Personal growth is paramount. A north star to chase indefinitely.
However, most of this growth is reactionary. In the same way, we wouldn’t commend a knee for jerking at a doctor’s strike, we shouldn't see this reactionary response as growth.
The connotation of growth is overwhelmingly positive, yet we only decide that this change is positive from the perspective of the person doing the ‘growing’, which seems to be greatly biased.
For change to lead to self-improvement, I suggest a few alterations to our conception of growth:
First, I want to acknowledge that a significant amount of growth only exists as an agent’s response to the environment.
Second, I want to recognize growth as a neutral word, rather than allow it to be charged with positive or negative connotations. I want to recognize growth as something much more simple: change.
With this model, we can consider how change generally emerges from reactions to an external environment, often out of our control.
The platitude to respond to this is: “It's not what happens to you, but how you react to it that matters.” While I recognize the merits of this notion, it warrants investigation.
Yes, in the face of adversity, stoically bettering oneself is ideal, but we must question whether this change would have occurred at all without adversity. If we assume that external factors drive this change, we resign to our life's path being determined by the series of adversarial events that we choose to survive.
We are all worth a lot more than defining our growth as mere reactions to adversity.
If you put a broken car on a hill and it rolls, it is simply reacting to its surroundings: gravity is the only thing moving it.
As one moves through life, the topology along the road changes, and the car will continue to roll. Looking back, the car may be far from where it started, but not once was it turned on.
Some would describe it as growth, I would describe it as reactionary change. Agentic growth is the process of fixing the engine, turning the key, and speeding off in the direction of your choosing.
Progressing past metaphor, agentic growth involves creating an engine for change that enables one to self-instantiate momentum without needing any exterior adversity at all.
The first important step: break free from the sway of topological changes in life. Rather than letting the rapidly shifting values of the world be forced upon you, understand what you care about and how you assign value.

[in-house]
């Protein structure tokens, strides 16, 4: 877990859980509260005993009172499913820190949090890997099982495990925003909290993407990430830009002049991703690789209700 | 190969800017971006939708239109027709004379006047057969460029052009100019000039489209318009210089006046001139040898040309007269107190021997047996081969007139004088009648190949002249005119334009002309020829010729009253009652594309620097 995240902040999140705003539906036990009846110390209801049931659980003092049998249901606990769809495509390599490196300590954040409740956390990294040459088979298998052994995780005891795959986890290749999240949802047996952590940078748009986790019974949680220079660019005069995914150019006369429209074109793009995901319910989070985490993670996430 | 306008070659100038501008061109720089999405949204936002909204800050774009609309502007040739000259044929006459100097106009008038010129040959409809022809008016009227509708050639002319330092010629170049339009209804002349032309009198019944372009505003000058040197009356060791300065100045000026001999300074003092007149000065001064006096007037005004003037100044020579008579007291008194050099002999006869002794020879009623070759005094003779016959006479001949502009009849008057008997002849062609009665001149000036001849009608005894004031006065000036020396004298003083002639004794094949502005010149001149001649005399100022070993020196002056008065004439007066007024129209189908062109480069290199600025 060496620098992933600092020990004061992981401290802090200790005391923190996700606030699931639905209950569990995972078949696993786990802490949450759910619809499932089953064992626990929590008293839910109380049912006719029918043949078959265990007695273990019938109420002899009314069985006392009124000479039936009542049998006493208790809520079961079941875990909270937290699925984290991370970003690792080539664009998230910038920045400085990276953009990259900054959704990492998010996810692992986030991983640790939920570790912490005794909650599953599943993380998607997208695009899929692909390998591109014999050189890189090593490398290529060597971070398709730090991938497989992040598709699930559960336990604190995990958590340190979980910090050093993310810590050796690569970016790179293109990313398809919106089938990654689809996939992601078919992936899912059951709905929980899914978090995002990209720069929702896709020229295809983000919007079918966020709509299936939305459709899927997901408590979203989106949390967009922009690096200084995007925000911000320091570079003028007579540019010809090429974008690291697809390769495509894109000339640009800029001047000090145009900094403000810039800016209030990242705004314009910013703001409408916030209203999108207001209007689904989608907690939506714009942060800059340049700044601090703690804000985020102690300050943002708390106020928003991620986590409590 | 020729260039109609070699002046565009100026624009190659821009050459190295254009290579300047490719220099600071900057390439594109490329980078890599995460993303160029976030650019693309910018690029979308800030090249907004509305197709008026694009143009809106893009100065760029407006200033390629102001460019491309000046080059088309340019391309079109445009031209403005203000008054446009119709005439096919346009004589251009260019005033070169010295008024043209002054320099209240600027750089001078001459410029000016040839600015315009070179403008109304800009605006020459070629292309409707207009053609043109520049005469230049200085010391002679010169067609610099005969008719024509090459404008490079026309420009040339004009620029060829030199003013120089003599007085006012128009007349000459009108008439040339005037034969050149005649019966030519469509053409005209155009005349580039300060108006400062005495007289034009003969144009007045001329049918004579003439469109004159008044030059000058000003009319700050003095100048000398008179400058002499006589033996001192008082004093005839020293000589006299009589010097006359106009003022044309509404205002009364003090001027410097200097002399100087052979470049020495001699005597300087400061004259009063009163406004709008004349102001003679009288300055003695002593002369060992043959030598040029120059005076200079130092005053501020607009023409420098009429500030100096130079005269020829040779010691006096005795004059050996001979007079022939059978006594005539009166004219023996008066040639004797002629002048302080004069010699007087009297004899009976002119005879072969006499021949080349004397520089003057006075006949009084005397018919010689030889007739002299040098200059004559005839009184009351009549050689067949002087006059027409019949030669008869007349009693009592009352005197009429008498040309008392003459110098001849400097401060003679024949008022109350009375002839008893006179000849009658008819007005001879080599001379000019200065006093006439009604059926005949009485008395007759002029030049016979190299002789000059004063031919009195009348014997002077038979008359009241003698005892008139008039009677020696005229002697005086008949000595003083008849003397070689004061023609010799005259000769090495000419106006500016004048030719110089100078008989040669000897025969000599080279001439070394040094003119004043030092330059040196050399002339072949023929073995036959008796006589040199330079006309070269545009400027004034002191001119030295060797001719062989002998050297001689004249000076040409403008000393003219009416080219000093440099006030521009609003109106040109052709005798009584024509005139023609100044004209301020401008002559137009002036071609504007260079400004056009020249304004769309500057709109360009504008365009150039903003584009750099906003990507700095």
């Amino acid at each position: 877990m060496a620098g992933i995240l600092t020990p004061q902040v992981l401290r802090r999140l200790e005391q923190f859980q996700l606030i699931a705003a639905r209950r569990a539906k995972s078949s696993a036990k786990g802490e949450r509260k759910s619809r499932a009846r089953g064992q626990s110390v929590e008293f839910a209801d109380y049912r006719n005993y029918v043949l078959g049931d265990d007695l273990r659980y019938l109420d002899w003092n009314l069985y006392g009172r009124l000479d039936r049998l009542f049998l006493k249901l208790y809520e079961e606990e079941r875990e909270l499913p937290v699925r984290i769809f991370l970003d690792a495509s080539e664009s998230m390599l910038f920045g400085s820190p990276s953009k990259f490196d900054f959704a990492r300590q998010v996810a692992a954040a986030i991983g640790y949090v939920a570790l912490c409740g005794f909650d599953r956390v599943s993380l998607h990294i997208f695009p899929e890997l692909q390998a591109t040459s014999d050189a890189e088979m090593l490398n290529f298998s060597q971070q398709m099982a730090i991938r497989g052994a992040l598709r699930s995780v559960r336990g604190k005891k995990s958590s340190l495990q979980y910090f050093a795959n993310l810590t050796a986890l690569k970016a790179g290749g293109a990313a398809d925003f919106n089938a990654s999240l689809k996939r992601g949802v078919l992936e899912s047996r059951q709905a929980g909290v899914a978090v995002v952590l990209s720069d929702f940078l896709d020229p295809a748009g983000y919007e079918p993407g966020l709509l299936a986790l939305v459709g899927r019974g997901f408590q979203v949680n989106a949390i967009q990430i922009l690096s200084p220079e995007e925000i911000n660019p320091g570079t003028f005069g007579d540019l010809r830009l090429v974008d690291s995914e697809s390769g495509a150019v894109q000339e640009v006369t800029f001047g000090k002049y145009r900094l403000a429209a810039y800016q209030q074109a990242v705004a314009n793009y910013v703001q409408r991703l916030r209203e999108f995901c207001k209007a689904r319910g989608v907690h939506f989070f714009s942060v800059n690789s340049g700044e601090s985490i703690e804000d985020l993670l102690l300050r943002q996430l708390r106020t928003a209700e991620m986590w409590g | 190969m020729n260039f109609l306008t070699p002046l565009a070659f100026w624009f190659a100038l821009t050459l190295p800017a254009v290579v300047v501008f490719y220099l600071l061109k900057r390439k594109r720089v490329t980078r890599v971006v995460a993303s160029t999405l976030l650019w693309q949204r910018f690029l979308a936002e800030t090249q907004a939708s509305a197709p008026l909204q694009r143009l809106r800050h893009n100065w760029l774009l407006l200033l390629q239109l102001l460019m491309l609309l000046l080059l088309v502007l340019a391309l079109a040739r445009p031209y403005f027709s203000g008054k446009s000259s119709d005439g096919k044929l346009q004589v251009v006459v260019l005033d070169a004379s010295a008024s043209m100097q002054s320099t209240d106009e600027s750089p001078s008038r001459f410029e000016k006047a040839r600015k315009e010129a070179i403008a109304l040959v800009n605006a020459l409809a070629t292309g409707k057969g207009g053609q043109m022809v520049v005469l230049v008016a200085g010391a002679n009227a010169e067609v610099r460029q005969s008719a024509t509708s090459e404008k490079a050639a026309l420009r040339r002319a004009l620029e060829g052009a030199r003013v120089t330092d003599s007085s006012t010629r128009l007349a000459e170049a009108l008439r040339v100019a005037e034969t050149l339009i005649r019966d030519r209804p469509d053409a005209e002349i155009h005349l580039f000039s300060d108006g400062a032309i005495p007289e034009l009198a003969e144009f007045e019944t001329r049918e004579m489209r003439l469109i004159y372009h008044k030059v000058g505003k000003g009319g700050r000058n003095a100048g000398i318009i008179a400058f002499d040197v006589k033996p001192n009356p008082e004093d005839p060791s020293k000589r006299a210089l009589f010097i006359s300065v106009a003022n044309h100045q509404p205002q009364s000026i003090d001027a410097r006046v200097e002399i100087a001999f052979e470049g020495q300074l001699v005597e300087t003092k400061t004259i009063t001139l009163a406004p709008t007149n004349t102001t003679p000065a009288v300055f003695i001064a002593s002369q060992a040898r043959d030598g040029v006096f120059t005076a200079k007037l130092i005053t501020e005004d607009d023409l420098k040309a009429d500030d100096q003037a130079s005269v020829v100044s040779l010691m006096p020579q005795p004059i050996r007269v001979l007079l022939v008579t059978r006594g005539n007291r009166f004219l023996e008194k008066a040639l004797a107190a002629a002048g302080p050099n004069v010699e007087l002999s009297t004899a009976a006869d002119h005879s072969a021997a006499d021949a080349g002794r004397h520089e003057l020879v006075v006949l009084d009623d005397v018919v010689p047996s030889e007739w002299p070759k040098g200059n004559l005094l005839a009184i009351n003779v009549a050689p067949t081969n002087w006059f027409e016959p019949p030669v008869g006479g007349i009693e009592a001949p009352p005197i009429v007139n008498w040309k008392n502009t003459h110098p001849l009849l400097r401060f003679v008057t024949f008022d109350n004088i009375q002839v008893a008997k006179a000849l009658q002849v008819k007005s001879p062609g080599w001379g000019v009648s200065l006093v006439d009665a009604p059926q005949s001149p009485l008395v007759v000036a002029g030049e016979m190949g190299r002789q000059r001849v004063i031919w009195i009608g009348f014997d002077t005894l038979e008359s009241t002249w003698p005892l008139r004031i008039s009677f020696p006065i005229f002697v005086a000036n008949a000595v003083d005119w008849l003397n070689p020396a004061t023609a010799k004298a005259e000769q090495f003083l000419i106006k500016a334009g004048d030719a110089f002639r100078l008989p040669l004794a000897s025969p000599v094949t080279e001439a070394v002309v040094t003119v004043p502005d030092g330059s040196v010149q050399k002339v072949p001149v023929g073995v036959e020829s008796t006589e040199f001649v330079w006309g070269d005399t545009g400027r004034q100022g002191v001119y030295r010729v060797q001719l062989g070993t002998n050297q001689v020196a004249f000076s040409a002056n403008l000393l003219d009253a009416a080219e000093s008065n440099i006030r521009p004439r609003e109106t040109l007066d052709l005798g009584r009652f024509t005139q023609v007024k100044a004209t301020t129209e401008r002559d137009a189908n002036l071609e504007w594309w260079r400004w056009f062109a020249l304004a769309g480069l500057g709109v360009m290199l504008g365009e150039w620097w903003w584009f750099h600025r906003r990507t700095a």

Identify a series of terminal and intermediary values.
Terminal values are the fundamental things you want in life, and intermediary values are the steps to achieve them.
To exemplify, money is not a terminal value (or something you value for its own sake) but it does act as an intermediary value (providing freedom, optionality, prestige, stability, and more). When people say money can't buy happiness, they are right that money is not an intermediary value to terminal values like loving relationships; however, they misunderstand that money can bring about happiness in the form of other terminal channels such as freedom. Further, money can help you free up time, and then you can use that time to invest in loving relationships and spending time with those you care about.
Read losing the root for the tree for more discussion of value trees.
Understanding these values allows you to make the required prioritization decisions to engage in agentic growth.
Now that you understand your values, you should create systems that promote change to maximize them. Environmental adversities will still arise, aiming to push you to other locales, yet now you can push back with great fervor.
Creating rituals that ensure regularity in the pursuit of specific goals means growth, and agentic growth at that. It is not a single action, but instead the consistent ability of the agent to move their car towards whatever destination they seek.
Importantly, disregarding environments as a provider of agentic growth is wrong.
We can agentically seek out environments to foster the type of growth we want, rather than simply reacting to the environments we stumble upon.
Environmental threats in the current are merely experiences that will hone us into a changed version of ourselves.
Identify your terminal and intermediary values
Create systems to pursue them
Uncover and explore new environments that will allow you to do so.
Stop reacting to change and instead exhibit agentic growth.
Or more simply put, start the car and get to driving.